The following tutorial is by Mob Paint Flickr Group member Mike Bowers. I'm pleased to share his work, tutorial and wonderfully humorous wit here at Art of Mob. If you'd like to join us at the Mob Paint Flickr Group, please join us!
|Varoom © Mike Bowers|
The Artist - Mike Bowers
<Steps up to the podium. Taps the microphone a few times. Squeal of feedback.> …Um…Hi. <awkward pause> I’m Mike, and I’m an iPhoneography addict…
I’m a married, 40-something father of four living in Bartlett, one of the many western suburbs of Chicago. During the day I work as an Engineering Manager and Software Architect for a wireless broadband company. During the evenings I moonlight as a short order cook, activities coordinator, chauffeur, referee, therapist, tutor, and maid. Those who follow my Flickr feed know that I have two younger boys as they’re featured quite frequently in my work. I also have two teenagers who activate cloaking devices as soon as my phone or camera comes out. We also have a very gregarious yellow lab, and recently rescued two kittens. As you can imagine, I have a very busy family life, but it also gives me tons of opportunities for taking snapshots.
I’ve been “into” photography since my late teens, starting with film cameras and then moving into digital when they became more the norm. About two years ago I began seeing photo apps on the Apple app store and began downloading and playing with them. The real addiction began when I started following Flipbook and Flickr and saw the amazing images being created there and really started digging into the applications that people were using. As I began experimenting with various apps, I was completely blown away by how easy it was to create something stunning from photos that would otherwise have been throw aways. I love the ease of use of many of the apps - as a software designer I have a low tolerance threshold for applications that are difficult to use and “get in the way” of what I’m trying to accomplish. I spent weeks learning Photoshop, but after only a few minutes I was creating better images with Snapseed, Glaze, and/or iColorama. Over time, I’ve gravitated towards the painterly style, which I really enjoy, though occasionally I'll branch out into abstracts and other styles.
In addition to my iphoneography Flickr account, I also have separate Flickr sites for Street and HDR photos. I really should seek professional help...
The image I’ll be talking about is called Varoom. No particular reason other than that’s what the car seemed to say to me as I was processing the image. Overall my process is more intuitive than planned and thought out. I tend to be a “tweaker”; I usually try various apps, play around with the various presets and settings, and let the intermediate results guide me to the end point. In many cases what I initially had in mind and what I end up with are very different.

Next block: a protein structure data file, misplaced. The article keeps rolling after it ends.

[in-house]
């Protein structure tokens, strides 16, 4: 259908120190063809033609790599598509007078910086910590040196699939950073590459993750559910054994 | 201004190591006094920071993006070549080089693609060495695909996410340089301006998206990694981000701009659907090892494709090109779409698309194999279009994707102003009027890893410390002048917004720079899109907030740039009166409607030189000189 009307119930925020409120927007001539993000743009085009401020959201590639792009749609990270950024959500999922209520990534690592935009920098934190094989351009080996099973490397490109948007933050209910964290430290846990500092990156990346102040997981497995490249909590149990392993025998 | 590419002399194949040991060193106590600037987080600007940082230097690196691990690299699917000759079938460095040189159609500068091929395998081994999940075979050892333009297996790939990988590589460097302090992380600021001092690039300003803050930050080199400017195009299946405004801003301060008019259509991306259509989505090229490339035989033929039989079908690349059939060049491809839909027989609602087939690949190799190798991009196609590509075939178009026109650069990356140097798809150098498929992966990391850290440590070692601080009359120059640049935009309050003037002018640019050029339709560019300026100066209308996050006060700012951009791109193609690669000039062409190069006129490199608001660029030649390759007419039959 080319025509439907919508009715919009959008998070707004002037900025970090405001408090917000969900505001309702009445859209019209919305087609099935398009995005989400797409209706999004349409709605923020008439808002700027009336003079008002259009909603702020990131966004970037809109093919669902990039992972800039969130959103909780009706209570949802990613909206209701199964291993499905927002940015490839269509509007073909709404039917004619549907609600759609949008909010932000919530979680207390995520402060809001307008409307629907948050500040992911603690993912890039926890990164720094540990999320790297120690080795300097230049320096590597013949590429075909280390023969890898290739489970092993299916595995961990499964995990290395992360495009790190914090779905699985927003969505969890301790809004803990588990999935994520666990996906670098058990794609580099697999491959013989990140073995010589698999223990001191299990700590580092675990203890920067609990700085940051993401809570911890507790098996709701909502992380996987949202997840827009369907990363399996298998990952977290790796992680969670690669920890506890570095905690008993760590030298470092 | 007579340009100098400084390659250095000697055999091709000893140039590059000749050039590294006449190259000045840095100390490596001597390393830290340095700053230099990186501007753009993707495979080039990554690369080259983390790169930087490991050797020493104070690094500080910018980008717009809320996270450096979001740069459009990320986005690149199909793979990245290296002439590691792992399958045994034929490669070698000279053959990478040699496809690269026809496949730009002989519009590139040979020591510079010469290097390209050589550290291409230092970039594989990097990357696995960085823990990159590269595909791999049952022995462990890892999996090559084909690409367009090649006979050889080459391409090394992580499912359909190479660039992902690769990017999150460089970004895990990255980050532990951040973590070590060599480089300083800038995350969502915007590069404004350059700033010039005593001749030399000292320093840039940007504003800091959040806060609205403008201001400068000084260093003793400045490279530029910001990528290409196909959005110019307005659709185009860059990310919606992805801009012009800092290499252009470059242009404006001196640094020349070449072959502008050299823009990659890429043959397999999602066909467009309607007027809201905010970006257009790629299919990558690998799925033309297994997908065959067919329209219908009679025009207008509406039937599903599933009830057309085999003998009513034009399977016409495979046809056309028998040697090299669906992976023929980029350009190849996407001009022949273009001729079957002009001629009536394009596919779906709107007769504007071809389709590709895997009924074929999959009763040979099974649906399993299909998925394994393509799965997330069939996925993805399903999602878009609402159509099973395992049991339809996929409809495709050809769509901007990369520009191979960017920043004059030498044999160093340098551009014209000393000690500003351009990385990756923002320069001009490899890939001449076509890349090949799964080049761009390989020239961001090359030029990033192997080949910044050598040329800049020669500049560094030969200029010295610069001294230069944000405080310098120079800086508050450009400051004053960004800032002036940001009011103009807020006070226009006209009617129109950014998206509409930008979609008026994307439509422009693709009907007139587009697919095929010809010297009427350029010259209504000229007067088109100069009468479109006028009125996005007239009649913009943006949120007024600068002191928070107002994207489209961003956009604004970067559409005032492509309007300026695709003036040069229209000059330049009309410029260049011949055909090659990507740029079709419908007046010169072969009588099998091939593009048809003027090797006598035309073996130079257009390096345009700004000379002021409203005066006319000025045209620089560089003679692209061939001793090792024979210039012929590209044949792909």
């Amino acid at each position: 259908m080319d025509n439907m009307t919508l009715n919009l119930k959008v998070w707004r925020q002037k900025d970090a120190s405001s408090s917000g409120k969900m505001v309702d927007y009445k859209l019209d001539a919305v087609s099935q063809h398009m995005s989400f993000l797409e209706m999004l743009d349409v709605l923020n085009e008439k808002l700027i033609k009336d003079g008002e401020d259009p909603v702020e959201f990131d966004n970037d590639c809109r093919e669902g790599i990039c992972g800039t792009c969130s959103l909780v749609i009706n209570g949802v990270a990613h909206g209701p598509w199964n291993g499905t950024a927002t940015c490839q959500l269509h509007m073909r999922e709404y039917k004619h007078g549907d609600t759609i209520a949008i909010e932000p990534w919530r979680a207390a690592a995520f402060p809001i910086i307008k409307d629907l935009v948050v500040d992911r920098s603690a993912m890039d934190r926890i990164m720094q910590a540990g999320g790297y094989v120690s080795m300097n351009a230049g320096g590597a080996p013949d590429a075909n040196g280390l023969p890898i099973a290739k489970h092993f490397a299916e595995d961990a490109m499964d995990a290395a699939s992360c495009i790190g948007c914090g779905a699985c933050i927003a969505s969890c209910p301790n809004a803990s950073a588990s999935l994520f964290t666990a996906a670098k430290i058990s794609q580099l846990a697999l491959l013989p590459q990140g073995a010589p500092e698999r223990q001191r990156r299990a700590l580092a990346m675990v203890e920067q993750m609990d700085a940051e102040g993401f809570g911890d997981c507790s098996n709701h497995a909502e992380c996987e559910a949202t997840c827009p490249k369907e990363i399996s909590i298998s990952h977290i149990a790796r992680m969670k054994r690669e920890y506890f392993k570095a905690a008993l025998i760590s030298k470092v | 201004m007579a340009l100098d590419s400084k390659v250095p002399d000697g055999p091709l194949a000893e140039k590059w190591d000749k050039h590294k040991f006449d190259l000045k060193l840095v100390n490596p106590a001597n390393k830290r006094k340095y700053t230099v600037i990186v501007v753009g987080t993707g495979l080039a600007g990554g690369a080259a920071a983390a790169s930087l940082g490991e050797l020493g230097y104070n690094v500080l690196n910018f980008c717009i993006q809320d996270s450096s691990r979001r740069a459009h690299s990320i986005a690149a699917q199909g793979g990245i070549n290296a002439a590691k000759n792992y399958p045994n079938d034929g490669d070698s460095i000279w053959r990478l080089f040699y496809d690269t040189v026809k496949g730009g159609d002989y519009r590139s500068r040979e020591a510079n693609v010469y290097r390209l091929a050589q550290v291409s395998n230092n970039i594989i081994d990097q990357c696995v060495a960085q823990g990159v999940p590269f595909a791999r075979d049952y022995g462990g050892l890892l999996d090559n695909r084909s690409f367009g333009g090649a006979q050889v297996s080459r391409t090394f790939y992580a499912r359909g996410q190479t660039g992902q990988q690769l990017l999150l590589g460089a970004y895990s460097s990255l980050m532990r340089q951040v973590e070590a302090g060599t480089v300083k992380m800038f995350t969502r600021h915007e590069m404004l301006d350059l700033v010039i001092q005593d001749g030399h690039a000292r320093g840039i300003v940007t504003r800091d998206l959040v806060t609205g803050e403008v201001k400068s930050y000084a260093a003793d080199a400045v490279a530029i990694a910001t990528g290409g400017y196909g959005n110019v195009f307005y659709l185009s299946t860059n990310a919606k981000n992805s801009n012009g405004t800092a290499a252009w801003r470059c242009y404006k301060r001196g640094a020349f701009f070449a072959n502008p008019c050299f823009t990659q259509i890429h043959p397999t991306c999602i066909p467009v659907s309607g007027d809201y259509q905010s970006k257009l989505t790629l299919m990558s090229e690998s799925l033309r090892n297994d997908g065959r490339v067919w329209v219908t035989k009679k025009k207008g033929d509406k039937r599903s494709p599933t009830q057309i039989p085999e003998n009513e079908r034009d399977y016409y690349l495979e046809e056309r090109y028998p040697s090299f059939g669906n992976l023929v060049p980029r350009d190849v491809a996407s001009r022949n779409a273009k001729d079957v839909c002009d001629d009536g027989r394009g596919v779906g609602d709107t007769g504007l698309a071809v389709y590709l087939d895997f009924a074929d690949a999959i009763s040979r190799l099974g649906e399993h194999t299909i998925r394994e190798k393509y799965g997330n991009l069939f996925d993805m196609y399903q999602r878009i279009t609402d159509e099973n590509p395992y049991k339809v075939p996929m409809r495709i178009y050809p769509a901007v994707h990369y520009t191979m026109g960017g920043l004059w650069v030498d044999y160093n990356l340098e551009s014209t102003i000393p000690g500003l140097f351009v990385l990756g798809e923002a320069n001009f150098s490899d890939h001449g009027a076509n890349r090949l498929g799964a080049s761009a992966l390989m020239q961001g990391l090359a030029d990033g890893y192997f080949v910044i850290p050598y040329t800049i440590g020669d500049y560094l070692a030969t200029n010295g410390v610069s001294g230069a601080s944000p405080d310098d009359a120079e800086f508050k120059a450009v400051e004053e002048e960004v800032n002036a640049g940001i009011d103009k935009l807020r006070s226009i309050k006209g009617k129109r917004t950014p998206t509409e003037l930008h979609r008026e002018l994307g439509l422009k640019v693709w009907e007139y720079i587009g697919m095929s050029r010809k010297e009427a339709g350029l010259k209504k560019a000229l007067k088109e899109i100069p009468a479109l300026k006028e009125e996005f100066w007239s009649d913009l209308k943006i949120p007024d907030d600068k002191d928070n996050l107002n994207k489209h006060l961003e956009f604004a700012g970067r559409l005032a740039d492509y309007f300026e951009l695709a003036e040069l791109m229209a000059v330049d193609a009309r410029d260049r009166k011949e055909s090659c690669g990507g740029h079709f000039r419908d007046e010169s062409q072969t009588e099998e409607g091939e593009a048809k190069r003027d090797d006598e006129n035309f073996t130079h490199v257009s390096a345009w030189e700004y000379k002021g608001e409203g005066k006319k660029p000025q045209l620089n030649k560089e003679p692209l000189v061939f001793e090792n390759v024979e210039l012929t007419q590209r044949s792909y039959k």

I saw this fabulous old car while exploring downtown Howell, Michigan during a recent visit to my parents. It was just a quick “from the hip” snapshot as I walked by. The starting image as taken with my iPhone 5 is shown below.
As with most images, this one started life in Snapseed. I first used Crop and Straighten to get things aligned and centered the way I wanted them to be. Next I selected Details and adjusted both sharpening and detail to 100%. I then selected Ambiance, and adjusted the ambiance level until the colors popped a bit (but not too much), and also tweaked the contrast to pull in a bit. I then selected HDR and played with the settings until it wasn't too cooked. The result of the Snapseed edits is shown below.
|After Snapseed Edits|
I was generally happy with the Snapseed output, but thought some of the elements of the street scene took attention away from the car. I loaded the Snapseed image into iColorama and used the brush mask tool to mask out the car. I then applied Blur, Glass, and Pixel presets to the image, adjusting the opacity on each to still maintain a “hint” of the street scene.
At this point I decided to give the image a bit of an old faded look. I selected the Black and White in Preset in iColorama to dull down the colors a bit, and then used a Texture preset to grunge up the image. I played with the opacity setting in both quite a bit to get the exact result I wanted. Finally, I used the Exposure preset to recover the details that got lost due to the grunging and to also bleach the image a bit. The final result is shown below.
|Final touches in iColorama|
On a final note I’d like to publicly thank all my Flickr friends for providing me with support (comments, favs, and group invites are a big boost for me) and a continual stream of inspiration. Whenever I get bored or stuck in a rut, spending a few minutes looking at the amazing work out there never fails to reinvigorate me. And of course, a huge thank you to Geri for curating an amazing collection of images on the Mob Paint Flickr group and for maintaining one of the very best iPhoneography sites available!
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